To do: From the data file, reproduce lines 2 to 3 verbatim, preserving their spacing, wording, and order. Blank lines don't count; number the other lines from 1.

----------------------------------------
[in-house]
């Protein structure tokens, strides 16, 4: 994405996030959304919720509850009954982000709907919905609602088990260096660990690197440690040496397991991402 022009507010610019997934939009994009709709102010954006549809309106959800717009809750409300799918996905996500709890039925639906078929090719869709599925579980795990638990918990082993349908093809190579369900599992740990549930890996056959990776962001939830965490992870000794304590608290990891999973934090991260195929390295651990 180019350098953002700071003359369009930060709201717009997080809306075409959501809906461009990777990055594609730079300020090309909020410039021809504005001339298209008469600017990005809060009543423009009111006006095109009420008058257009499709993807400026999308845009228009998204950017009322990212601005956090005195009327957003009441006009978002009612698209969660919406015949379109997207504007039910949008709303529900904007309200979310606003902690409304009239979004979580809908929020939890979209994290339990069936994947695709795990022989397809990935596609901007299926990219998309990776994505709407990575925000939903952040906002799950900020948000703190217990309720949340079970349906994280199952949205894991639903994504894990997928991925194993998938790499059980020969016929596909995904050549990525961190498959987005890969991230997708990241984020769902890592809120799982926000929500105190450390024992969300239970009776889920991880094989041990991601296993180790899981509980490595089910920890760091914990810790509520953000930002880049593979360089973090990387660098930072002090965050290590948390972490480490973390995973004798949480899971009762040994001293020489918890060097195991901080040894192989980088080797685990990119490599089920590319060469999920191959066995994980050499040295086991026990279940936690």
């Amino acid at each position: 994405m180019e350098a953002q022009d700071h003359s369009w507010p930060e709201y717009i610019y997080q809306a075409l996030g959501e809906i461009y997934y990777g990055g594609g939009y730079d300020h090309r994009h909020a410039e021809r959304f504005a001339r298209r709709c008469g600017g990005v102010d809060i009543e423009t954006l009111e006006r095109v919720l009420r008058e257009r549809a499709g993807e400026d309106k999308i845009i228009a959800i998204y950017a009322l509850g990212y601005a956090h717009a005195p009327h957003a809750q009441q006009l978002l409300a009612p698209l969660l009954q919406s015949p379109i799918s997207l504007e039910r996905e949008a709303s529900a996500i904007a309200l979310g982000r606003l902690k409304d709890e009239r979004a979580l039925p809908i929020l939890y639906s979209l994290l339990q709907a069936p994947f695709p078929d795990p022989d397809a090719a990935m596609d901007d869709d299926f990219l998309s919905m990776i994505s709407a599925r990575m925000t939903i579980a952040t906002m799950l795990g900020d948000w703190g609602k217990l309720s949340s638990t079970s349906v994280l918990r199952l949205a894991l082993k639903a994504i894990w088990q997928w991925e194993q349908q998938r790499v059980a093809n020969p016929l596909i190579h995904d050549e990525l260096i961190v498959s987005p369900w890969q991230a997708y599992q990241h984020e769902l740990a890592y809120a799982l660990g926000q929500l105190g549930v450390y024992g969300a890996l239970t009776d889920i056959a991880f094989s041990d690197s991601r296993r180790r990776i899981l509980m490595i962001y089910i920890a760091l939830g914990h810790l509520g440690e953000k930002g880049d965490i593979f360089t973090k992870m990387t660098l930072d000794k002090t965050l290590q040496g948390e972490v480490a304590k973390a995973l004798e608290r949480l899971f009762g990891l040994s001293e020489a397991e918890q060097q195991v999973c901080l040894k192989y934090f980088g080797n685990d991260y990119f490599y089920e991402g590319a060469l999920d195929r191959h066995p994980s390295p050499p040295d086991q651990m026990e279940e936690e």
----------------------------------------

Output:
């Protein structure tokens, strides 16, 4: 994405996030959304919720509850009954982000709907919905609602088990260096660990690197440690040496397991991402 022009507010610019997934939009994009709709102010954006549809309106959800717009809750409300799918996905996500709890039925639906078929090719869709599925579980795990638990918990082993349908093809190579369900599992740990549930890996056959990776962001939830965490992870000794304590608290990891999973934090991260195929390295651990 180019350098953002700071003359369009930060709201717009997080809306075409959501809906461009990777990055594609730079300020090309909020410039021809504005001339298209008469600017990005809060009543423009009111006006095109009420008058257009499709993807400026999308845009228009998204950017009322990212601005956090005195009327957003009441006009978002009612698209969660919406015949379109997207504007039910949008709303529900904007309200979310606003902690409304009239979004979580809908929020939890979209994290339990069936994947695709795990022989397809990935596609901007299926990219998309990776994505709407990575925000939903952040906002799950900020948000703190217990309720949340079970349906994280199952949205894991639903994504894990997928991925194993998938790499059980020969016929596909995904050549990525961190498959987005890969991230997708990241984020769902890592809120799982926000929500105190450390024992969300239970009776889920991880094989041990991601296993180790899981509980490595089910920890760091914990810790509520953000930002880049593979360089973090990387660098930072002090965050290590948390972490480490973390995973004798949480899971009762040994001293020489918890060097195991901080040894192989980088080797685990990119490599089920590319060469999920191959066995994980050499040295086991026990279940936690």
């Amino acid at each position: 994405m180019e350098a953002q022009d700071h003359s369009w507010p930060e709201y717009i610019y997080q809306a075409l996030g959501e809906i461009y997934y990777g990055g594609g939009y730079d300020h090309r994009h909020a410039e021809r959304f504005a001339r298209r709709c008469g600017g990005v102010d809060i009543e423009t954006l009111e006006r095109v919720l009420r008058e257009r549809a499709g993807e400026d309106k999308i845009i228009a959800i998204y950017a009322l509850g990212y601005a956090h717009a005195p009327h957003a809750q009441q006009l978002l409300a009612p698209l969660l009954q919406s015949p379109i799918s997207l504007e039910r996905e949008a709303s529900a996500i904007a309200l979310g982000r606003l902690k409304d709890e009239r979004a979580l039925p809908i929020l939890y639906s979209l994290l339990q709907a069936p994947f695709p078929d795990p022989d397809a090719a990935m596609d901007d869709d299926f990219l998309s919905m990776i994505s709407a599925r990575m925000t939903i579980a952040t906002m799950l795990g900020d948000w703190g609602k217990l309720s949340s638990t079970s349906v994280l918990r199952l949205a894991l082993k639903a994504i894990w088990q997928w991925e194993q349908q998938r790499v059980a093809n020969p016929l596909i190579h995904d050549e990525l260096i961190v498959s987005p369900w890969q991230a997708y599992q990241h984020e769902l740990a890592y809120a799982l660990g926000q929500l105190g549930v450390y024992g969300a890996l239970t009776d889920i056959a991880f094989s041990d690197s991601r296993r180790r990776i899981l509980m490595i962001y089910i920890a760091l939830g914990h810790l509520g440690e953000k930002g880049d965490i593979f360089t973090k992870m990387t660098l930072d000794k002090t965050l290590q040496g948390e972490v480490a304590k973390a995973l004798e608290r949480l899971f009762g990891l040994s001293e020489a397991e918890q060097q195991v999973c901080l040894k192989y934090f980088g080797n685990d991260y990119f490599y089920e991402g590319a060469l999920d195929r191959h066995p994980s390295p050499p040295d086991q651990m026990e279940e936690e």